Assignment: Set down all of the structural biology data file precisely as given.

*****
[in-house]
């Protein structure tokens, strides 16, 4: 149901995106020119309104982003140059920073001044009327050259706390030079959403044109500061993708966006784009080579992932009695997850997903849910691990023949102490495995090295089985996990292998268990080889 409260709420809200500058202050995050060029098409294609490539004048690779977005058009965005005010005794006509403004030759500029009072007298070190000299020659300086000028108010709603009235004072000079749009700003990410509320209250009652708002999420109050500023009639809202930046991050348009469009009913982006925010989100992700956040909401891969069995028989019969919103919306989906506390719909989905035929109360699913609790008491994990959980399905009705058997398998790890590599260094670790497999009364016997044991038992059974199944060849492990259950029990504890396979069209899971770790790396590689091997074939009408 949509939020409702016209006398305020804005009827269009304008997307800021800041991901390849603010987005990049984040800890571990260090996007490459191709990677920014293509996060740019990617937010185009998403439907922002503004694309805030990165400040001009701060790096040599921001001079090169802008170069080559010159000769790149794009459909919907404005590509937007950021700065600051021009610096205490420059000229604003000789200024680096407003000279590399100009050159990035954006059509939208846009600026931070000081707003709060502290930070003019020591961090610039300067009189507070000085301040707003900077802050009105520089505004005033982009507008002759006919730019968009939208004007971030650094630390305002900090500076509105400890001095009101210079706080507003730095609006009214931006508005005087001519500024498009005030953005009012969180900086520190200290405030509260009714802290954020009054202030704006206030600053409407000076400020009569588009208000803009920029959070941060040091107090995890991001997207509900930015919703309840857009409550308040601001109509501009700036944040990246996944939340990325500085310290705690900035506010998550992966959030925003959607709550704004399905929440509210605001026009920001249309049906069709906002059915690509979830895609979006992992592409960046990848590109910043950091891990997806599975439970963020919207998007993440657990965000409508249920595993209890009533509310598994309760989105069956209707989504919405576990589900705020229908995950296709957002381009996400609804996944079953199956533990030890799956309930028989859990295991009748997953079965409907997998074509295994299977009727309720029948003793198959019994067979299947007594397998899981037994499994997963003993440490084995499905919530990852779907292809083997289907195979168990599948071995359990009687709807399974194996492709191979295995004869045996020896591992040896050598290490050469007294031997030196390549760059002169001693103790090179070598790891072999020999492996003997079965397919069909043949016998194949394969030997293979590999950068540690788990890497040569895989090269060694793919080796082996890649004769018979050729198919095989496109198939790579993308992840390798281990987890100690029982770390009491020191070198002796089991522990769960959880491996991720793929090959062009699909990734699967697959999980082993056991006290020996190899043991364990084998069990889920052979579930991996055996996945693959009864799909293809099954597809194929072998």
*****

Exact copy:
[in-house]
């Protein structure tokens, strides 16, 4: 149901995106020119309104982003140059920073001044009327050259706390030079959403044109500061993708966006784009080579992932009695997850997903849910691990023949102490495995090295089985996990292998268990080889 409260709420809200500058202050995050060029098409294609490539004048690779977005058009965005005010005794006509403004030759500029009072007298070190000299020659300086000028108010709603009235004072000079749009700003990410509320209250009652708002999420109050500023009639809202930046991050348009469009009913982006925010989100992700956040909401891969069995028989019969919103919306989906506390719909989905035929109360699913609790008491994990959980399905009705058997398998790890590599260094670790497999009364016997044991038992059974199944060849492990259950029990504890396979069209899971770790790396590689091997074939009408 949509939020409702016209006398305020804005009827269009304008997307800021800041991901390849603010987005990049984040800890571990260090996007490459191709990677920014293509996060740019990617937010185009998403439907922002503004694309805030990165400040001009701060790096040599921001001079090169802008170069080559010159000769790149794009459909919907404005590509937007950021700065600051021009610096205490420059000229604003000789200024680096407003000279590399100009050159990035954006059509939208846009600026931070000081707003709060502290930070003019020591961090610039300067009189507070000085301040707003900077802050009105520089505004005033982009507008002759006919730019968009939208004007971030650094630390305002900090500076509105400890001095009101210079706080507003730095609006009214931006508005005087001519500024498009005030953005009012969180900086520190200290405030509260009714802290954020009054202030704006206030600053409407000076400020009569588009208000803009920029959070941060040091107090995890991001997207509900930015919703309840857009409550308040601001109509501009700036944040990246996944939340990325500085310290705690900035506010998550992966959030925003959607709550704004399905929440509210605001026009920001249309049906069709906002059915690509979830895609979006992992592409960046990848590109910043950091891990997806599975439970963020919207998007993440657990965000409508249920595993209890009533509310598994309760989105069956209707989504919405576990589900705020229908995950296709957002381009996400609804996944079953199956533990030890799956309930028989859990295991009748997953079965409907997998074509295994299977009727309720029948003793198959019994067979299947007594397998899981037994499994997963003993440490084995499905919530990852779907292809083997289907195979168990599948071995359990009687709807399974194996492709191979295995004869045996020896591992040896050598290490050469007294031997030196390549760059002169001693103790090179070598790891072999020999492996003997079965397919069909043949016998194949394969030997293979590999950068540690788990890497040569895989090269060694793919080796082996890649004769018979050729198919095989496109198939790579993308992840390798281990987890100690029982770390009491020191070198002796089991522990769960959880491996991720793929090959062009699909990734699967697959999980082993056991006290020996190899043991364990084998069990889920052979579930991996055996996945693959009864799909293809099954597809194929072998």